I ran into my friend Chelsea in line and she was nice enough to take the picture of Mandel and I. I got my two books signed and they’re now safely on my shelf. I don’t have another author event on my calendar but I’m sure I’ll find something to go to soon.

Until next time, write on.

You can follow me on Goodreads, Facebook, Twitter, Pinterest, and Instagram. I’m available via email at SamAStevensWriter@gmail.com. And as always, feel free to leave a comment!

Book Club Reflection: Station Eleven by Emily St. John Mandel

10 Mar

Because it was chosen as the 2015-2016 Great Michigan Read, both of my book clubs have read Station Eleven by Emily St. John Mandel. I think it’s a fun book to discuss and I really enjoyed hearing what this other group had to say about the story.

Though he dies in the opening paragraphs, Arthur seemed to be the central character of the book. Everything that happened revolved around him and many of the characters are brought together because of him. Most of the characters were a bit underdeveloped but for a dead man, Arthur makes a huge impression on the book and could be considered the main character. Jeevan is a well-defined character at the beginning of the book because of his interactions with Arthur and what happens the night Arthur dies. Unfortunately, he disappeared for a large chunk of the timeline and only makes a brief appearance at the end. The jumpy timeline was a little off-putting for some members of my group who would have preferred a chronological story.

Arthur wasn’t very likable. One reader suggested we didn’t like him because he was the only character we got to know. He’s described by his best friend as acting through life, even in his social life. He felt he was only ‘real’ when he was home, on the island he grew up on. He marries his first wife because they share that and she makes him feel ‘real.’ Toward the end of his life, he years for that reality and seems to be trying to share it with his son. Celebrity had been his dream for so long and he realized in the end that it was worthless and didn’t give him anything. Kind of like an iPhone after the collapse of civilization.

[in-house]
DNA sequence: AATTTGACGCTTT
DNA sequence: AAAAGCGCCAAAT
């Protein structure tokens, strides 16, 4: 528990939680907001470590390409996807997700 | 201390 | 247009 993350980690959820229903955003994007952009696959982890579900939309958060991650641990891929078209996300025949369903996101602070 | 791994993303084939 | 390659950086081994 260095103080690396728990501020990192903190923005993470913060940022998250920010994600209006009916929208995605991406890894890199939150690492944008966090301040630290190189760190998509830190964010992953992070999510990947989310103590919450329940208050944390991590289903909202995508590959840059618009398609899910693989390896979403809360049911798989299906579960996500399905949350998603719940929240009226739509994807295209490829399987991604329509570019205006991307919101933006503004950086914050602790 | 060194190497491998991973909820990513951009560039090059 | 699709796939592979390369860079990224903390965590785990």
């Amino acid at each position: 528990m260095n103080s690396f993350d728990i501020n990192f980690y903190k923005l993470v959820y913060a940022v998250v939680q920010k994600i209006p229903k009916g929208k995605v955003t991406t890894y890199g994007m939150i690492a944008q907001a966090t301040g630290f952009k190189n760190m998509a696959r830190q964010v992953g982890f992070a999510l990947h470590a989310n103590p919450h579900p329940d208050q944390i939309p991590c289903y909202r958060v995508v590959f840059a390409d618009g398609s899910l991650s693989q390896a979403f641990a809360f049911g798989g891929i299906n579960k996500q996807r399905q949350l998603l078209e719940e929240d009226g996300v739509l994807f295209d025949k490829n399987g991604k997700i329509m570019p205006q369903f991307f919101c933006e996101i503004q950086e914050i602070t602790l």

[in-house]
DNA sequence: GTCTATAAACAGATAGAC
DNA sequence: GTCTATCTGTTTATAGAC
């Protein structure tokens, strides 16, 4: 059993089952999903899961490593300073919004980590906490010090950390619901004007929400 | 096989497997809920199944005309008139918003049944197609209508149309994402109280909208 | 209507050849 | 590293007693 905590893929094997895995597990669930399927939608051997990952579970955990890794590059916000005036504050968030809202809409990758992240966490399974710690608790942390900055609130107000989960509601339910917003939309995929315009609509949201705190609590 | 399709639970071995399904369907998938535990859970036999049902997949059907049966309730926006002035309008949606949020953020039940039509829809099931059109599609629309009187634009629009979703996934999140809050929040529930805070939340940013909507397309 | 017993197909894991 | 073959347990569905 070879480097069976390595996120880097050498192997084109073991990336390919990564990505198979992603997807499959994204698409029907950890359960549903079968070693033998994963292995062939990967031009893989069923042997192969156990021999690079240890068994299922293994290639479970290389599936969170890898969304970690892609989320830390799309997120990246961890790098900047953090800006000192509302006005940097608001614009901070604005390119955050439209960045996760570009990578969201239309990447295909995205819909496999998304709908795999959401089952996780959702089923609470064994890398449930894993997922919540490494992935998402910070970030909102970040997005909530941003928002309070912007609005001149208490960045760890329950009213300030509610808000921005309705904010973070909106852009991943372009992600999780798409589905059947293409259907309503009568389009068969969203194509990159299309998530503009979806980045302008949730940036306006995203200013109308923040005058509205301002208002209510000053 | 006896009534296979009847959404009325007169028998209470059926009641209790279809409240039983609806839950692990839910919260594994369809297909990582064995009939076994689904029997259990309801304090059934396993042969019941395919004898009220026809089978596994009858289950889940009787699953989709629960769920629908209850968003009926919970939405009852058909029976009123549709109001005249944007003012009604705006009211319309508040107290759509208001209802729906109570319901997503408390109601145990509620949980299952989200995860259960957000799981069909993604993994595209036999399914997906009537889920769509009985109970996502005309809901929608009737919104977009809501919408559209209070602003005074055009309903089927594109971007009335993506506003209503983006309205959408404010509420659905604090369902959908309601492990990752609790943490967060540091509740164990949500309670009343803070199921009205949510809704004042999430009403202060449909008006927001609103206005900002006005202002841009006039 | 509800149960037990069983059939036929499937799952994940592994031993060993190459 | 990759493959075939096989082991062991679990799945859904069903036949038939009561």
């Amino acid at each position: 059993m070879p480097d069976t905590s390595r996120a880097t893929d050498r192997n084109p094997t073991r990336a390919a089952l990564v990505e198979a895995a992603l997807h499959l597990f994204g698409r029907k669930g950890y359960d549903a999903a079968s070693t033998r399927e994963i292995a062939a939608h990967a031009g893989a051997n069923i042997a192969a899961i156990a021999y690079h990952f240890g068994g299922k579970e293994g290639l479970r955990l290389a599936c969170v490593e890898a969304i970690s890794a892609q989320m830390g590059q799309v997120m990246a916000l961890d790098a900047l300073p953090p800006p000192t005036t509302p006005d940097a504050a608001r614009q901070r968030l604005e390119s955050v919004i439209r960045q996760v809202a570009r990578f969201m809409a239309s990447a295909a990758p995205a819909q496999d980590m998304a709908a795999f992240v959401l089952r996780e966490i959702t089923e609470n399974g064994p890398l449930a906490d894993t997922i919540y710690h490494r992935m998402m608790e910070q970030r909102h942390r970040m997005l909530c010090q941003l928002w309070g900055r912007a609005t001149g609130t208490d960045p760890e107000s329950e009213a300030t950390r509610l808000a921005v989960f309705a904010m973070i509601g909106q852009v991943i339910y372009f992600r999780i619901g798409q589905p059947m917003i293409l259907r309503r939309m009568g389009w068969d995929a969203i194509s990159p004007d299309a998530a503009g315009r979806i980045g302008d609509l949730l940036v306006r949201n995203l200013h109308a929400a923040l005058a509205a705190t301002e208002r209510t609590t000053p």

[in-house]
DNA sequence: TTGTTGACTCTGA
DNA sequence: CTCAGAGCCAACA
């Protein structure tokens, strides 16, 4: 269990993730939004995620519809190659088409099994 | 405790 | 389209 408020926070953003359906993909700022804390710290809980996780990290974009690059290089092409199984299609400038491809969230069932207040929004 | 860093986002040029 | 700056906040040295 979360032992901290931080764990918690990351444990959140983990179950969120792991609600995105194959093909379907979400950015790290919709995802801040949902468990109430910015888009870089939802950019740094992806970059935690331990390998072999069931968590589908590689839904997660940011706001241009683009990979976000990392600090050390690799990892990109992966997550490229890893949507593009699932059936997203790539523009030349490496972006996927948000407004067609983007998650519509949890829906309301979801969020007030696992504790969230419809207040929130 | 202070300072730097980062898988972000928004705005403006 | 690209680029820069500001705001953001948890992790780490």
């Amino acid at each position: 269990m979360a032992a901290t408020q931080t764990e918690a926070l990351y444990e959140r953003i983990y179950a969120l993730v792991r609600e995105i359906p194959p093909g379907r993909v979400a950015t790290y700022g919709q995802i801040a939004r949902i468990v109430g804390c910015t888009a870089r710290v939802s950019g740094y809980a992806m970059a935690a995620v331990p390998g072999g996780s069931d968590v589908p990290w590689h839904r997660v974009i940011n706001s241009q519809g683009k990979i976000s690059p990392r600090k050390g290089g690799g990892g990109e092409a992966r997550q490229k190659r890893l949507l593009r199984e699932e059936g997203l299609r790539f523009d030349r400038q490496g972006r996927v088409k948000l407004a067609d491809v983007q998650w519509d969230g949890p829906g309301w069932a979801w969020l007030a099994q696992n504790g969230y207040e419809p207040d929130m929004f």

We had a long debate over the prophet. If you haven’t read the book, this paragraph will spoil the ending so skip on down to the next. We wondered when he became so radical. My school of thought is that his mother radicalized him before the collapse. She gave up celebrity and fame and moved to Jerusalem, the heart of three faiths. To me, this shows he might have had a very sheltered upbringing with Elizabeth and could point to him being inclined toward radicalization very young. Another argument is that he began developing his school of thought after the fall on his own. When he ran out of battery in his game, he picked up the Bible that his mother gave him and ended up preaching to a plane full of flu victims. He rationalized in his brain why he had survived and others had perished. The final thought was that Elizabeth had radicalized him after the fall by telling him he was special and chosen by God and that if she were still alive, she would be his strongest follower. I’m curious what any readers of this post think, please leave a comment below.